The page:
Insidious is a film about a young couple with three kids who move to a new home only to have their eldest son stuck into a mysterious coma that doctors could not explain. The wife Renai (Rose Byrne) suspects that the house may be haunted due to the weird stuff that keeps happening and the strange noises that she keeps hearing but the husband Josh (Patrick Wilson) initially turns a deaf ear to her theories. When the spirits start to grow more aggressive, the family decides to move to a new house but find that hauntings have followed them to their new abode.
Based on the trailer, the film had great potential to a be a creepy paranormal experience. While I have no love lost for any of the film’s lead characters (whom I hated from their earlier portrayals in Watchmen and Knowing), I decided to give the movie a chance because of the idea that this time around, the house is not the one being haunted but rather the child who was in the coma.
The movie took its sweet time establishing the haunting, maybe a little too much because over 50 minutes into the movie, the couple was still trying to figure out what was going on, and only then did Josh’s mother refer a psychic to help them with their supernatural problem. While the movie tries to establish the creep factor with ominous scoring and numerous spiritual and demonic manifestations, it gets kind of tedious for the viewers after a while because the trailer has already mentioned the crux of the matter (the child was the one being haunted by malevolent spirits who want to inhabit his body). The execution of the movie was passable enough but not entirely scary. It comes across as a mix of poltergeist/paranormal activity/exorcist and brought nothing new to the table. During the movie’s climax, there were also a lot of unnecessary scenes that could have been cut from the movie entirely and it wouldn’t have an effect on the general outcome. The problem with movies like Insidious (while I admit that it has a badass title) is that audience’s expect a wicked twist in the end, and the ending proved to be quite predictable in comparison to other movies that tackled the same genre. There was no WTF! moment when the connection between the father and the son was revealed or no explanation why the father would leave the son to fend for himself as soon as they got to the final stretch of their journey to deal with his own demons.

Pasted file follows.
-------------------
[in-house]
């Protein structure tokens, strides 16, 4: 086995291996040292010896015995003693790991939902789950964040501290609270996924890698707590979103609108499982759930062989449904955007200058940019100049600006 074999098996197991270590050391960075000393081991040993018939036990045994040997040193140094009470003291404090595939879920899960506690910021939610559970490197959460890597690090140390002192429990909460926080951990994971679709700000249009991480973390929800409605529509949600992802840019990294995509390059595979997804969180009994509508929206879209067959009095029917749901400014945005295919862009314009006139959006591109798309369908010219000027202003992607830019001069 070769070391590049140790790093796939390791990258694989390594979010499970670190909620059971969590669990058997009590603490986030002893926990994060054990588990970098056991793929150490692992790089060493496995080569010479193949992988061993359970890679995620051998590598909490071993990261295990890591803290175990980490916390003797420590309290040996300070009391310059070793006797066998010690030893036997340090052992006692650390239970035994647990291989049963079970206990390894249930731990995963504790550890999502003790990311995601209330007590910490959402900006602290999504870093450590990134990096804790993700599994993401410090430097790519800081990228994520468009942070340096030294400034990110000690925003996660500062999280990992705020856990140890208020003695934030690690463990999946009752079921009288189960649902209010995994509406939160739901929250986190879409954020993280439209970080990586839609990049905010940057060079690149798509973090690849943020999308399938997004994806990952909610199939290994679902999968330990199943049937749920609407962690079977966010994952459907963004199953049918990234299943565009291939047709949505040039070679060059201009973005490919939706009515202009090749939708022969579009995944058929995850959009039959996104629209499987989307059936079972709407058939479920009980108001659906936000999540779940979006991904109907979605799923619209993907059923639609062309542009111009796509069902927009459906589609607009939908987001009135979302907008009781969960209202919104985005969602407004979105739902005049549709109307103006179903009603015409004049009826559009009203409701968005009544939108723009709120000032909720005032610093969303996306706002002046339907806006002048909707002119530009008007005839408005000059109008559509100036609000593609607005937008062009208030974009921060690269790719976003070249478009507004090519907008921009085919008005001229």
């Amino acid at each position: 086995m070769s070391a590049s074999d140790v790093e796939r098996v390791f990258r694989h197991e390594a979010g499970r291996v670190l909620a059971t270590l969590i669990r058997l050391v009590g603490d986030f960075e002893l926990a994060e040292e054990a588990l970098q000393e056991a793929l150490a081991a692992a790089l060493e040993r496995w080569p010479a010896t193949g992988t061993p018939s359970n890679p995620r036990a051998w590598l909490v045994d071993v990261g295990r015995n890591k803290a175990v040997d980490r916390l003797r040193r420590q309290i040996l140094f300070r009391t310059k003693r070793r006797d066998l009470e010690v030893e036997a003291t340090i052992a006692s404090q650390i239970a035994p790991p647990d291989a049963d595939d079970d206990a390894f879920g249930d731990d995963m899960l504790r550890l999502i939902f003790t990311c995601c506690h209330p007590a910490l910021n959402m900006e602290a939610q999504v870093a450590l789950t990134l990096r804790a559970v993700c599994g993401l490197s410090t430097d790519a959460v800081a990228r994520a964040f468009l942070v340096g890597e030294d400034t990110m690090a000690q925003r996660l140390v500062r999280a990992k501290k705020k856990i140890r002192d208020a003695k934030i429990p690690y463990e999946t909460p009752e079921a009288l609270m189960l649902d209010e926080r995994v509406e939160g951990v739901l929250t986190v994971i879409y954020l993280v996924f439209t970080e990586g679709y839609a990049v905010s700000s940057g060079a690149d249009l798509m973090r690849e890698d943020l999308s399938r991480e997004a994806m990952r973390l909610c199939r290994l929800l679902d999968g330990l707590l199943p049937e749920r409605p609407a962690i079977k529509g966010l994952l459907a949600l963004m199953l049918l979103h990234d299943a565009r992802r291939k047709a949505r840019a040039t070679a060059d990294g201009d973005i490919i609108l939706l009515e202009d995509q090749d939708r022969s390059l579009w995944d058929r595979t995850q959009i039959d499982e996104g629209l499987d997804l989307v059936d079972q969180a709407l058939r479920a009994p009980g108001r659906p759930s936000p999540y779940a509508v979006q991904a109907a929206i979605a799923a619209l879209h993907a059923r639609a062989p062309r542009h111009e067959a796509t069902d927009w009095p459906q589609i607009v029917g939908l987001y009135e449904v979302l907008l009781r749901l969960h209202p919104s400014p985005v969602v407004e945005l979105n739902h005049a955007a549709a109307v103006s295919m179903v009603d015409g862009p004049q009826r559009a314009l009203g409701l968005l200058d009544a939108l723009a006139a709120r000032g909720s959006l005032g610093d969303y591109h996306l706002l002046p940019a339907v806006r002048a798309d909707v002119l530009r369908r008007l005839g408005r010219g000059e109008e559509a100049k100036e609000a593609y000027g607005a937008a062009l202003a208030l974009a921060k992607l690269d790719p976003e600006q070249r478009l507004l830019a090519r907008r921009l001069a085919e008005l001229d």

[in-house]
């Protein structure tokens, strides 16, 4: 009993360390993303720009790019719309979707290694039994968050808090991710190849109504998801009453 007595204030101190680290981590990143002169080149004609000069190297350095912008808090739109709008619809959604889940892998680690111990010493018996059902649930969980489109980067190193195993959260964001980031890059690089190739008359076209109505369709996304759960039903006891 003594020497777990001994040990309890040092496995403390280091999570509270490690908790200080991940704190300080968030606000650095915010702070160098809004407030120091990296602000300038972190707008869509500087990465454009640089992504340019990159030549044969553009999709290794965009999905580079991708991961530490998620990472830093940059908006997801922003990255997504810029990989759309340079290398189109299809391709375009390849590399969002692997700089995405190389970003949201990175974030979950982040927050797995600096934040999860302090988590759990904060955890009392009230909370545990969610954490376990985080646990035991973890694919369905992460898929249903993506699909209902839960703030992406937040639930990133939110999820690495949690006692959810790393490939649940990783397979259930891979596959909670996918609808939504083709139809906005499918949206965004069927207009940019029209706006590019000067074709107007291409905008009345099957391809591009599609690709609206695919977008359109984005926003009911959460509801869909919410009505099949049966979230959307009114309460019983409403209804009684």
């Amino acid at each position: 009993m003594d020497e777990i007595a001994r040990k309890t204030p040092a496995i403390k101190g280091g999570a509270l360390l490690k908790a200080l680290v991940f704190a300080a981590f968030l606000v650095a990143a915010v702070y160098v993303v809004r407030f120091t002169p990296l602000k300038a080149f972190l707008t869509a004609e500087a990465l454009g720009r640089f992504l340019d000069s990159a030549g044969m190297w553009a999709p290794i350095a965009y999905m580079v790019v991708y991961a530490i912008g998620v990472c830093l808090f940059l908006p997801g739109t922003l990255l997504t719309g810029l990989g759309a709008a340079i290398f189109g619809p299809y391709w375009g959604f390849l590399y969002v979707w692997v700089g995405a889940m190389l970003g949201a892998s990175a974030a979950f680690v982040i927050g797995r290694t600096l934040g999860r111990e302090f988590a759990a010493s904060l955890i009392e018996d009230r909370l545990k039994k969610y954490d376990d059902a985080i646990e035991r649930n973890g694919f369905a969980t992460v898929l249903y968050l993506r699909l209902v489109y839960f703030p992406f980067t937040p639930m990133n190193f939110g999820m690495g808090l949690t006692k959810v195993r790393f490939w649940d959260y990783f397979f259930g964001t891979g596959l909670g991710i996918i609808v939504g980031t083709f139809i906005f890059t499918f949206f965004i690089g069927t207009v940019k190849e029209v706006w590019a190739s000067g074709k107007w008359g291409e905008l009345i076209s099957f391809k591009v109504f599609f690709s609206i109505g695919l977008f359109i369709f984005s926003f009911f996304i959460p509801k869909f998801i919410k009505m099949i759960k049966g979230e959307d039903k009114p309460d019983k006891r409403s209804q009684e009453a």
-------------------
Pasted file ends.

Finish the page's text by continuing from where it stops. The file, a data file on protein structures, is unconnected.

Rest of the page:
The attempt at humor with the appearance of the two nerdy paranormal assistants actually reminded me of Supernatural’s Ghostfacers but with less appeal so I don’t know if their presence affected the movie in a positive or negative way, as with the casting of Lin Shaye (who by the way is a great actress) as the psychic Elise because I’ve never seen her in anything other than comedies in the past. Other than that, the cast did a great job and their performances made me forgive Wilson and Byrne for their earlier “crimes.” The cinematography and the scoring also deserve much credit but I’m not sure if Insidious will make it to me list of creepiest movies of all time. It just didn’t work as well for me, I guess, but that’s just me.